Perhaps Unherd could commission a series of articles on a realistic way forward for America. My sense, though, is there’s an editorial policy not to touch that subject.

Christopher
Christopher
2 months ago
Reply to  J Bryant

How by posing the “ orange man bad” card so overplayed?

Jim Veenbaas
Jim Veenbaas
2 months ago
Reply to  J Bryant

It’s starts with baby steps IMO. Two no brainers to start with are eliminating open borders and net zero. Trump will do that on day one. It probably gets more challenging beyond that, but decentralizing the bureaucracy would be another helpful step.

Matt Hindman
Matt Hindman
2 months ago
Reply to  Jim Veenbaas

Schedule F is the plan to target the bureaucracy.

0 0
0 0
2 months ago
Reply to  Jim Veenbaas

Not just deregulation, decentralization of power within America would also help, give more power and responsibilities to the states. If the states use their power to do stupid things, that’s their problem and they can fix it. If States like California keep going down self-destructive paths, the rest of the country could use them as an example of what not to do and do the exact opposite.

Peter Johnson
Peter Johnson
2 months ago
Reply to  J Bryant

A series on solutions to the problems facing the western democracies would be excellent. We all have a pretty solid understanding of the problems.

Francisco Menezes
Francisco Menezes
2 months ago

Except that people do care about their country, their families and their possessions. Becoming indifferent to the institutions is exactly what the Davos crowd wants. Even a ruin needs to be ruled and there always will be flesh to pick from the carcas.

Jim Veenbaas
Jim Veenbaas
2 months ago

If people didn’t care, they wouldn’t be polarized. I thought this was a good essay, but the author misjudged that IMO.

Hugh Bryant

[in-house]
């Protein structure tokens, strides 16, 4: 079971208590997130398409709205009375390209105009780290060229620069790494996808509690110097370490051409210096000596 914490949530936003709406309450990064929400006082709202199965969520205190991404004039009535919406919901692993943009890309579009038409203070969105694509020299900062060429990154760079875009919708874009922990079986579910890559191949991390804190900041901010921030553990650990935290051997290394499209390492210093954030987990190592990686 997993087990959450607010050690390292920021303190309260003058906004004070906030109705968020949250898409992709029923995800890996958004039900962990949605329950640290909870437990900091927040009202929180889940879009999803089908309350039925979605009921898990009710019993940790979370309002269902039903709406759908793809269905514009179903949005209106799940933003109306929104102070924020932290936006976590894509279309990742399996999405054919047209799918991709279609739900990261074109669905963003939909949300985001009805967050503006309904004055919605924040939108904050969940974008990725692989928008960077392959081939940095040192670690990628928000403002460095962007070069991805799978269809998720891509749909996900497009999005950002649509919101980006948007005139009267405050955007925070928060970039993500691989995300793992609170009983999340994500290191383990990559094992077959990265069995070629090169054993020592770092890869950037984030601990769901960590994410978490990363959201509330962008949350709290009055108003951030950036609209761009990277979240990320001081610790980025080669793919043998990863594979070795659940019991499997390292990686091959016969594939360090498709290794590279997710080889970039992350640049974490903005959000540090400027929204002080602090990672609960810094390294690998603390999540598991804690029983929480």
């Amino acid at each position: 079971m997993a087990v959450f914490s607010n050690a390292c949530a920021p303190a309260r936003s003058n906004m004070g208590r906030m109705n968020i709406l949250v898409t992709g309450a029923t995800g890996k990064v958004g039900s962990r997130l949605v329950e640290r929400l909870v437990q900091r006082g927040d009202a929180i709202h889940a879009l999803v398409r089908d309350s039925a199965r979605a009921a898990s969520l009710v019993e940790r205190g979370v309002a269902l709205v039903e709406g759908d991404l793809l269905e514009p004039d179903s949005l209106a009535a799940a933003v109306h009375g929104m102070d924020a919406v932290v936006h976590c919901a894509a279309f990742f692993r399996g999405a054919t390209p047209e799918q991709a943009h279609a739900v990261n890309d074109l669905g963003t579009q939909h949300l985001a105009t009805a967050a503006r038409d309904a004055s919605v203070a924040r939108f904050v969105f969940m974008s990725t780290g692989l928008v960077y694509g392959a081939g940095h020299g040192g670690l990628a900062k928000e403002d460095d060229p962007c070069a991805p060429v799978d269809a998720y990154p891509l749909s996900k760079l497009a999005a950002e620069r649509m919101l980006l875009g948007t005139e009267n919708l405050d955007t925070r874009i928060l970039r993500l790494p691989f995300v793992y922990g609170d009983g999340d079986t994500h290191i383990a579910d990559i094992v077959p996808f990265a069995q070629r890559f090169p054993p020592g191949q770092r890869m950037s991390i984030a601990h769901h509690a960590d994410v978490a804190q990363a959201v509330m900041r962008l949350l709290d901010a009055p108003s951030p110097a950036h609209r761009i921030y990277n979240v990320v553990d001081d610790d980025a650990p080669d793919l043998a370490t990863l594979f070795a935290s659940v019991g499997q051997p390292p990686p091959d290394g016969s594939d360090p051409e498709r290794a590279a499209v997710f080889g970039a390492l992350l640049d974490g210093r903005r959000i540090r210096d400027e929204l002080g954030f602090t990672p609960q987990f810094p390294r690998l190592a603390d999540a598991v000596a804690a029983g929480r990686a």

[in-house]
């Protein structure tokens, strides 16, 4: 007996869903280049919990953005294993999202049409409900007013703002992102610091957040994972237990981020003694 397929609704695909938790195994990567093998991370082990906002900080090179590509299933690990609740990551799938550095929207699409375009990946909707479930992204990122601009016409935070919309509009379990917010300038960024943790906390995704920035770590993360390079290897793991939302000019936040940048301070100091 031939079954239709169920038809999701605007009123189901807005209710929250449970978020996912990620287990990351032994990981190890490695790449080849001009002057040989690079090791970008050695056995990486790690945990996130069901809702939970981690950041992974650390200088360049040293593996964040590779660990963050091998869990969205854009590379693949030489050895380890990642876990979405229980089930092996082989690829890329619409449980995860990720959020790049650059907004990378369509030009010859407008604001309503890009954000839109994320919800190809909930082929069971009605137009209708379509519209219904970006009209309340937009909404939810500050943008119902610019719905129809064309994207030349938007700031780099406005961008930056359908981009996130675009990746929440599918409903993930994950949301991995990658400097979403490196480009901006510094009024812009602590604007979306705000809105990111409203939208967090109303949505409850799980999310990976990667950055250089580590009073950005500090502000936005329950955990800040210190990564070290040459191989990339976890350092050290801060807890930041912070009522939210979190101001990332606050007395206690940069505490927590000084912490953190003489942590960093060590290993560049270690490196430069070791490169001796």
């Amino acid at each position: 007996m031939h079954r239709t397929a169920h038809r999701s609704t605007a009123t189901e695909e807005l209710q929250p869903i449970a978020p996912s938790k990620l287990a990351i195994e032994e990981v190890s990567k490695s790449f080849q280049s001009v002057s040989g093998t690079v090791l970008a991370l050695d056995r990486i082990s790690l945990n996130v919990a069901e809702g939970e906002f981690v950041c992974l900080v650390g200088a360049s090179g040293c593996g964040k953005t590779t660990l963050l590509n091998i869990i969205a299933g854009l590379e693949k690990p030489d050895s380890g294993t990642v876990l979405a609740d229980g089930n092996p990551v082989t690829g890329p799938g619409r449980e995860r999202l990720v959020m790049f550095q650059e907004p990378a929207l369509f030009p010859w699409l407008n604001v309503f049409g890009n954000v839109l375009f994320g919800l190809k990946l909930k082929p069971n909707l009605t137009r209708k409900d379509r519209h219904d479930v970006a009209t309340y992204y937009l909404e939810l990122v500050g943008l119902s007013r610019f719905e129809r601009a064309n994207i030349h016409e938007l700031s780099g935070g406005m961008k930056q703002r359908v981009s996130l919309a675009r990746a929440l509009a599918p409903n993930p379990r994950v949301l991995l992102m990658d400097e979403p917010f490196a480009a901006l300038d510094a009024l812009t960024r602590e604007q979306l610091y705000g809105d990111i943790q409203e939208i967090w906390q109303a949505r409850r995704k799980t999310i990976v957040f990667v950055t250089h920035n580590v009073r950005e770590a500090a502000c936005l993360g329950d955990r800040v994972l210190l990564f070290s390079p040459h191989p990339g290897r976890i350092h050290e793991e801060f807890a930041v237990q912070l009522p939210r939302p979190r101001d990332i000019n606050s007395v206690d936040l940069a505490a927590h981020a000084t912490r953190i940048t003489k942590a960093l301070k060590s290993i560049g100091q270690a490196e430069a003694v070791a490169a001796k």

Hugh Bryant
2 months ago

It isn’t the people that don’t care.

There was a time when Wall Street had some concern for the welfare of ordinary Americans because they were it’s workforce. Now the workforce is in China. It’s inexhaustible and cheap. So screw Main Street.

Cathy Carron
Cathy Carron
2 months ago

Poll after poll shows that a majority of Americans still stand behind Israel; a pocket of ‘uncommitted’ 100,000 Arabs in Michigan is a blip. The problem with the Democrats is that they rule by division. The party is comprised of various ethnic interests groups all vying for attention and resources. This in and of itself tears the country apart, but it gets especially interesting when Jews, 90% of which vote Democrat, and Arabs who mostly vote Democrat become directly opposed to each when the Muddle East erupts. Republicans choose to see the country as ‘one’, hence the intense repulsion towards illegals streaming over the border. These trespassers are an existential threat to Republicans whereas the Democrats, especially Latinos see these people as future members of the Democrat party. Two world views where there’s no overlap.

Shawn Bydalek
Shawn Bydalek
2 months ago

I think people care about their families, friends, and themselves, as they ever will and simply must to survive. Nothing destroys the tribe. Nations are collections of tribes though, and I think it is true that Americans do not care about the structure(s) that keeps those tribes together, because it is fundamentally rotten and caring about it does not make one feel as though they are helping the collective anymore, let alone doing anything to help themselves. We are in a mess, financially and otherwise. Britain is not too far behind, if not worse off in some regards.

Warren Trees
Warren Trees
2 months ago
Reply to  Shawn Bydalek

But caring for your family and community, saving for retirement and showing up on time is now seen as a vestige of white, colonial oppressor rule that must be eliminated.

Michael McElwee
Michael McElwee
2 months ago
Reply to  Warren Trees